Time to collectively “roll up our sleeves”
Whilst the fast-evolving compliance agenda for responsible sourcing undoubtedly presents challenges and adds costs for companies, it also presents great opportunities. Businesses really can be a force for good; responsible sourcing practices really can make a positive difference to peoples’ lives in producing countries.
But realising this potential requires businesses to be willing to take some risks. We should not expect perfection. We need to recognise that many producers need help in understanding and applying responsible sourcing standards, and there is a journey to go on from where they are now to the expectations of global standards. We need to be prepared to work, as commercial partners, with such producers and not simply walk away at the first sign of difficulty.
Site assessments range from mine site, to processing unit, to stock yard and in between.
For example, Trafigura, with support from Kumi, is implementing a programme of awareness raising and capacity building with lead and zinc producers in Bolivia, to help put in place the fundamentals of due diligence. To be frank, progress is slower than we would like. The local context is difficult; most other buyers are not making the same requests of producers which limits our leverage in the market. But, step by step, we do see progress, and we are committed to making our best efforts to do the right thing.
We also need to see better use of commercial incentives for responsible sourcing: more “carrots” instead of just compliance “sticks”. One important area is the use of Sustainability Linked Loans (SLLs) by banks and other capital providers. SLLs enable banks to influence and drive change as a condition of financing. In March 2022, Trafigura refinanced its multi-currency syndicated revolving credit facilities totalling US$5.3 billion. The renewed SLL structure includes four key performance indicators (KPIs) to be tested annually and verified by a third-party expert, including the responsible sourcing of metals and the implementation of the Voluntary Principles on Security and Human Rights at Trafigura’s operations. The facility agent will apply a penalty or discount on the margin, depending on the number of KPIs met each year. Trafigura is actively looking at other opportunities where the use of SLLs, or tools like them, could be a powerful motivator for mining companies, traders and others seeking access to finance to adopt and implement responsible sourcing practices.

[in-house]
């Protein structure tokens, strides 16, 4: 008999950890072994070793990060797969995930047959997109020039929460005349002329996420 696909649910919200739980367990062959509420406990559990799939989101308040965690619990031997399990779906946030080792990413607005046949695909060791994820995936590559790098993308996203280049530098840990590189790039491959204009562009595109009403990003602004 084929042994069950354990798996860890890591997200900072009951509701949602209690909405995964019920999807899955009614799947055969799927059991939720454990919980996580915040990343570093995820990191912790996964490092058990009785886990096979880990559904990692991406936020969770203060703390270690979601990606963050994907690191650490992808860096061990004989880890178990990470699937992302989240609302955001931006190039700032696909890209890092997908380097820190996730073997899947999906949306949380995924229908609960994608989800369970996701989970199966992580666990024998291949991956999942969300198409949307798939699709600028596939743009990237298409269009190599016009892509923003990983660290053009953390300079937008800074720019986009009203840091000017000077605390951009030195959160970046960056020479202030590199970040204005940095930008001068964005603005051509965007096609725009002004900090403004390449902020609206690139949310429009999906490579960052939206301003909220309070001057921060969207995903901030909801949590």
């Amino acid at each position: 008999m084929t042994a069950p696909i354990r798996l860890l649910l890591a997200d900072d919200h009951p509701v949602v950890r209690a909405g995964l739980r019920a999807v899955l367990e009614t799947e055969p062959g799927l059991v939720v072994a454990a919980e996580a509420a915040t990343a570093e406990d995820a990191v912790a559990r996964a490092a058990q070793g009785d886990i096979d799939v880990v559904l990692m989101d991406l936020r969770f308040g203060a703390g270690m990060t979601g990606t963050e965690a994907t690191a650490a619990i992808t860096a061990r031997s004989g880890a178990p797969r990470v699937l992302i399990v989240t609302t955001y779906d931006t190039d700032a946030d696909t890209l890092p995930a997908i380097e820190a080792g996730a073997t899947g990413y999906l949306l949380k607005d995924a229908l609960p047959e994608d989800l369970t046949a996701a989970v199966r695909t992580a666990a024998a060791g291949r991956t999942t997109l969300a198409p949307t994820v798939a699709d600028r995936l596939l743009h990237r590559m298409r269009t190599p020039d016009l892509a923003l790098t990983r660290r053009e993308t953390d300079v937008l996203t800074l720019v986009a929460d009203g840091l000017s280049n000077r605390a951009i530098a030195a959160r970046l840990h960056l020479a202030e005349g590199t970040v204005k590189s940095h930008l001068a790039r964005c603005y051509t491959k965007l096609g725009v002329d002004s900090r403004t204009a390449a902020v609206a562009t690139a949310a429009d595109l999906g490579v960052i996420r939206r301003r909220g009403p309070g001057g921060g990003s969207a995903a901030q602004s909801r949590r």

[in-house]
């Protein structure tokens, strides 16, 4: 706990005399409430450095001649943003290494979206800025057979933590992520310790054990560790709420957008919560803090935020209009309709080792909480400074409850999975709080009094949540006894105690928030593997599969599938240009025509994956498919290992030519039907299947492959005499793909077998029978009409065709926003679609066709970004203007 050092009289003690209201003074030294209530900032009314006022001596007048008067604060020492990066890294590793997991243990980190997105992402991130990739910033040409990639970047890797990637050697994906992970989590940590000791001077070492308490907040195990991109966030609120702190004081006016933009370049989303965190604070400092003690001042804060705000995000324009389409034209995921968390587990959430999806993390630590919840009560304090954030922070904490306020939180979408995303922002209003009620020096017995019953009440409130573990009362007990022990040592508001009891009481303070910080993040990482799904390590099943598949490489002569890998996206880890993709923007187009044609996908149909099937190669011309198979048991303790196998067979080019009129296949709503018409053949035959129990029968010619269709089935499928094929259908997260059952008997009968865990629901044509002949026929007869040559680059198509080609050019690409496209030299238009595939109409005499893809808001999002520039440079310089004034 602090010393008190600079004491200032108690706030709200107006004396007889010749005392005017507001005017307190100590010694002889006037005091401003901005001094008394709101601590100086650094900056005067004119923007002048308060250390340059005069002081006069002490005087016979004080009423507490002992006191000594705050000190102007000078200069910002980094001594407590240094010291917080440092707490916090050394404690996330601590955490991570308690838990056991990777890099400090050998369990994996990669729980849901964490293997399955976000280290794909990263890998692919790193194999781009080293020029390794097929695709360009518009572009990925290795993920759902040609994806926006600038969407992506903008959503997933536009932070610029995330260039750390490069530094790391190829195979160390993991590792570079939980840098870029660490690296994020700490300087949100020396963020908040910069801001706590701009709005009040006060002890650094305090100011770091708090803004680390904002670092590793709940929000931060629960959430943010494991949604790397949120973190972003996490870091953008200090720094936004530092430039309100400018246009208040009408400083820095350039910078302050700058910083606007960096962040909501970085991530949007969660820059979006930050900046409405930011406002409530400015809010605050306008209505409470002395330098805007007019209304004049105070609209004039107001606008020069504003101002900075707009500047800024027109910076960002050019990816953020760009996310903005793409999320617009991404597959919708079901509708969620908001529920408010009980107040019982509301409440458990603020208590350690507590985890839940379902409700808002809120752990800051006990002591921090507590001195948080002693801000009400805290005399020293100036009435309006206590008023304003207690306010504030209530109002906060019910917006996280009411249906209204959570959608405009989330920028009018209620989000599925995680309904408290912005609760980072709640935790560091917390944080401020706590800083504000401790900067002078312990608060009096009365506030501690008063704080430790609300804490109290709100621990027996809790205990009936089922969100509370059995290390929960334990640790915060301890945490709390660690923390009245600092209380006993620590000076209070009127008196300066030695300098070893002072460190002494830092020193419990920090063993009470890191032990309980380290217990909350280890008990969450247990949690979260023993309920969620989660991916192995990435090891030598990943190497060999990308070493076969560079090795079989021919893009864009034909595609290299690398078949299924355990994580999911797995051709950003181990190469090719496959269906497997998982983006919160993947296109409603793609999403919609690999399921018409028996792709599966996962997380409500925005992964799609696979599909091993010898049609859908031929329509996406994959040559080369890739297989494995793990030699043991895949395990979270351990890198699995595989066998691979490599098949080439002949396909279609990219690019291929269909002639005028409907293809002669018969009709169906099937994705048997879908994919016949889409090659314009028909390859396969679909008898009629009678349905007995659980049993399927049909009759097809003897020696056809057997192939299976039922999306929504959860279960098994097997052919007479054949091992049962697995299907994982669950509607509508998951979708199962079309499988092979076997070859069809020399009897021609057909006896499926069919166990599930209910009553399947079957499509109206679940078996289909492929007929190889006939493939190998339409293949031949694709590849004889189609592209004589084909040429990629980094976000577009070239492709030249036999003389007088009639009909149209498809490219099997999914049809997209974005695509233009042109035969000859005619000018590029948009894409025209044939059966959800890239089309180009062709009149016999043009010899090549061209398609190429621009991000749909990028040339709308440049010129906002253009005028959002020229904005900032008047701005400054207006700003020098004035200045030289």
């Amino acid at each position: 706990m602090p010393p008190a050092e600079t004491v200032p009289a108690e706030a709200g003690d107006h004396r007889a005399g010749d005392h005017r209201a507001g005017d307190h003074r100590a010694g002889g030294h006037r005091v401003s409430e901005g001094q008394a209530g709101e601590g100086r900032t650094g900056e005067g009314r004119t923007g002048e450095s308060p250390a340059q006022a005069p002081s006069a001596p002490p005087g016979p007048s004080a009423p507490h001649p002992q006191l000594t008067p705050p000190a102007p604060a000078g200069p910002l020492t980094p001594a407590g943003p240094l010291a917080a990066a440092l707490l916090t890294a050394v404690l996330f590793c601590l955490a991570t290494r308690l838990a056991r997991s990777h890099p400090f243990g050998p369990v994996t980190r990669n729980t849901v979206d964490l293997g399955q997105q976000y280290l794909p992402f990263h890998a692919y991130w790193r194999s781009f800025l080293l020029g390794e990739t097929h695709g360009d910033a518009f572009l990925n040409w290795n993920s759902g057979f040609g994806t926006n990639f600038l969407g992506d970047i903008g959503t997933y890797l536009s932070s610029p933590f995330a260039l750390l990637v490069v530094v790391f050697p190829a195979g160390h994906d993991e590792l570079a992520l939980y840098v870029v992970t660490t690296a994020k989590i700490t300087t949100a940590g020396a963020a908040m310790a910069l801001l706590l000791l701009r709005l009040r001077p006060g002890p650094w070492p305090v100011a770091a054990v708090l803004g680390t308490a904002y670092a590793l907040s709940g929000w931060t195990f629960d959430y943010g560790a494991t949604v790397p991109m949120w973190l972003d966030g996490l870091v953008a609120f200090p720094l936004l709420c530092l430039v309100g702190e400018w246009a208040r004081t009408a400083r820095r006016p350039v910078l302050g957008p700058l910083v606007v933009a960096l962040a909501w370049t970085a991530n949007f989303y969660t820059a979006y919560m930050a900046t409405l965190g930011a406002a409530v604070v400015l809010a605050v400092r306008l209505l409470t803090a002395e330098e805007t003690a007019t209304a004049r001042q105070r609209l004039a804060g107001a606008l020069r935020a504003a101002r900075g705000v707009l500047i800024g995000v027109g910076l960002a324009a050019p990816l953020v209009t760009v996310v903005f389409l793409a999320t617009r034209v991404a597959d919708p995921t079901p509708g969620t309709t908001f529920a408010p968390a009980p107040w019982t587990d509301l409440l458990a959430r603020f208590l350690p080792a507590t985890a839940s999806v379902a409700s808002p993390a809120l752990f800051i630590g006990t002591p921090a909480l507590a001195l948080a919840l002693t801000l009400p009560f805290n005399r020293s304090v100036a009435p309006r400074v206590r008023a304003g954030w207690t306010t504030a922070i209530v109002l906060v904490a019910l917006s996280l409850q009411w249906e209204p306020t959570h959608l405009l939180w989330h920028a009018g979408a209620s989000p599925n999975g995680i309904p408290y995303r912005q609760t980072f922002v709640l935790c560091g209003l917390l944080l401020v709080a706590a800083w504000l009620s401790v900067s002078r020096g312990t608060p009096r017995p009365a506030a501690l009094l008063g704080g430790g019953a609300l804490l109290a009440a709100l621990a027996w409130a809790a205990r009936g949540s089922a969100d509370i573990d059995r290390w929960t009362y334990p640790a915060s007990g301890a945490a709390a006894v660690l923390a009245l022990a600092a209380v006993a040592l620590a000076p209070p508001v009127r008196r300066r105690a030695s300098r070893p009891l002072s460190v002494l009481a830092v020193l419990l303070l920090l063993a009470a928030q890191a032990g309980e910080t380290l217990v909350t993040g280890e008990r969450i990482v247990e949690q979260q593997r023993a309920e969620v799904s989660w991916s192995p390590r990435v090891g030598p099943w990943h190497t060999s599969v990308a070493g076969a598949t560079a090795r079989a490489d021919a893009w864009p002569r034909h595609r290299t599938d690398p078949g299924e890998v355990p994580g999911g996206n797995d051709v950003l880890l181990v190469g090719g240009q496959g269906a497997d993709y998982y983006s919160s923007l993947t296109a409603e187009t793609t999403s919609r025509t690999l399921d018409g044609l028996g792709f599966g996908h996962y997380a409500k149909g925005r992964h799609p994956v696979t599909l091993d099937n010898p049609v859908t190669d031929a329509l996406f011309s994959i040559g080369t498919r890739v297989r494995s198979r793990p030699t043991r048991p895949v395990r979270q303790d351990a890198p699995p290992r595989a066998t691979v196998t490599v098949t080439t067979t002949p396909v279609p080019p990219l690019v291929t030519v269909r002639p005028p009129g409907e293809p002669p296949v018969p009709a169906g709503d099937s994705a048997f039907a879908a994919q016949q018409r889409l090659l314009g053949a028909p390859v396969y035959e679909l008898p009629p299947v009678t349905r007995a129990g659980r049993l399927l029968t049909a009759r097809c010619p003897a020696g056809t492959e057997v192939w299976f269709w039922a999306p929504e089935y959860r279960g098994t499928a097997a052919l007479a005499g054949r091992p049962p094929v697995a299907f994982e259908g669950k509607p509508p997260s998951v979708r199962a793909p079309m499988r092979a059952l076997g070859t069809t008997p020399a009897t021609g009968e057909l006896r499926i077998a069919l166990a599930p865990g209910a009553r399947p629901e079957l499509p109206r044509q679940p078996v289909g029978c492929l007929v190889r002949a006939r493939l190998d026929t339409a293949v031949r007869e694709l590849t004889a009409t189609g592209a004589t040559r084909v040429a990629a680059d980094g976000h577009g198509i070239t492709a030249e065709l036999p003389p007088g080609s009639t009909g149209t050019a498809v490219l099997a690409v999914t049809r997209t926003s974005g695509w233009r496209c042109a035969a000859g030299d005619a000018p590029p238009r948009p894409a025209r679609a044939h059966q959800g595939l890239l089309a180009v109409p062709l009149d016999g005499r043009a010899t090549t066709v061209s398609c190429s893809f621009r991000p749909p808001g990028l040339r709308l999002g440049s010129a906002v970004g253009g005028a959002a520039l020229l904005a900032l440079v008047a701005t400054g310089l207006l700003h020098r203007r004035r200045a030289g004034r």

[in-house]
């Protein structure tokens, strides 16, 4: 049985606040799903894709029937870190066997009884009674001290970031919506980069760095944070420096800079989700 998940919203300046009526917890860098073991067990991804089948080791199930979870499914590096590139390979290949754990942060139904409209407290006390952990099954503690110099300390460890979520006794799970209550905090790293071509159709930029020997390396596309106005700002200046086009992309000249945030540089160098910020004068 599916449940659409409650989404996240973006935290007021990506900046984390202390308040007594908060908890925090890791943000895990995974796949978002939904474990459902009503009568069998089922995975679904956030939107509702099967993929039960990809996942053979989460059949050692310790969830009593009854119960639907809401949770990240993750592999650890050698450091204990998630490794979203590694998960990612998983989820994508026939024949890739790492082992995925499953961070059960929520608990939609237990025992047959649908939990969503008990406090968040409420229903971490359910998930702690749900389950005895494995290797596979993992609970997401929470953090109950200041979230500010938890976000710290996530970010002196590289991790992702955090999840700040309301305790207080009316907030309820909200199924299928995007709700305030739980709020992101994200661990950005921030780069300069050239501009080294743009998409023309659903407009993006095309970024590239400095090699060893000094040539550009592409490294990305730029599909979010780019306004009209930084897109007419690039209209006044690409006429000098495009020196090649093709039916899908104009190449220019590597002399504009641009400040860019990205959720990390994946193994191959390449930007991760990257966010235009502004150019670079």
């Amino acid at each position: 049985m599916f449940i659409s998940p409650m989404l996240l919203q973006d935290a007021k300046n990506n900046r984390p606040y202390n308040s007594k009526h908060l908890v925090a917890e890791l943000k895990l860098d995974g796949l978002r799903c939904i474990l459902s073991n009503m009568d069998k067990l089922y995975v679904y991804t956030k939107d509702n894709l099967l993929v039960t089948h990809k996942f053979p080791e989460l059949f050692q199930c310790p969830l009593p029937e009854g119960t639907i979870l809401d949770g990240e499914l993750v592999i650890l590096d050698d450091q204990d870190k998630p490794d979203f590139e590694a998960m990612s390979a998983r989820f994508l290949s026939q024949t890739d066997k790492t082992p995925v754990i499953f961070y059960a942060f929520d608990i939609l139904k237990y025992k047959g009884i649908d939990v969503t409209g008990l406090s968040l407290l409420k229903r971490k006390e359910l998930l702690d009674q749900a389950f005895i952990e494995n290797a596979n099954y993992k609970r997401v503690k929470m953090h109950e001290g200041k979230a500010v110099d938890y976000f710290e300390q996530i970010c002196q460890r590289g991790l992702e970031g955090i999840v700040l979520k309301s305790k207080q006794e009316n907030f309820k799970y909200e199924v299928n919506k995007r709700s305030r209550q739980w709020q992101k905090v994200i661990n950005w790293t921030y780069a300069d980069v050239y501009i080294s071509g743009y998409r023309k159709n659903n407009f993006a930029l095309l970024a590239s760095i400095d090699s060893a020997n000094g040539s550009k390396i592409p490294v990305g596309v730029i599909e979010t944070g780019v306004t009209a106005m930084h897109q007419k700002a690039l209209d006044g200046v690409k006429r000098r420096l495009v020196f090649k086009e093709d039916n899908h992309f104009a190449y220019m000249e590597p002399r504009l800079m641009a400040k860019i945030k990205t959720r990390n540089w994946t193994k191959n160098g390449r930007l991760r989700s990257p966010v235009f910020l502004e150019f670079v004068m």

Into the depths of the matter: Each year Trafigura commissions multiple site assessments worldwide through its own dedicated team as well as via specialists such as Kumi.
Responsible sourcing practices, properly implemented through global supply chains, really can be a catalyst for meaningful and sustainable socio-economic development. We all need to play our part in making that happen. And a healthy dose of pragmatism, twinned with an appetite for making progressive and practical interventions, is going to be key.
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James is Head of Social Responsibility at Trafigura, having joined the company in 2010. Responsible for drivingTrafigura’s social performance agenda worldwide, James’ focus has included developing the company’s leadership position on commodity trading transparency and responsible value chains. In 2019, James was appointed to the International Board of the EITI and currently chairs the EITI’s Outreach and Candidature Committee. Prior to Trafigura, James worked in a similar capacity at the De Beers Group for over 9 years.
Andrew is the founder and CEO of Kumi, a specialist advisory firm that focuses on responsible supply chains. Kumi works at all levels of the minerals and metals supply chain and across both industrial and precious metals, from mines in central Africa through to global consumer brands, helping companies to design, implement and assess responsible sourcing practices. Andrew led Kumi's work supporting the OECD in the development of the OECD's Alignment Assessment methodology, which has been integrated into the EU Conflict Minerals Regulation and the LME’s Responsible Sourcing requirements. Kumi is currently working with the LME and OECD on alignment assessments of industry schemes, as well as supporting LME brands seeking to develop and strengthen their responsible sourcing programmes.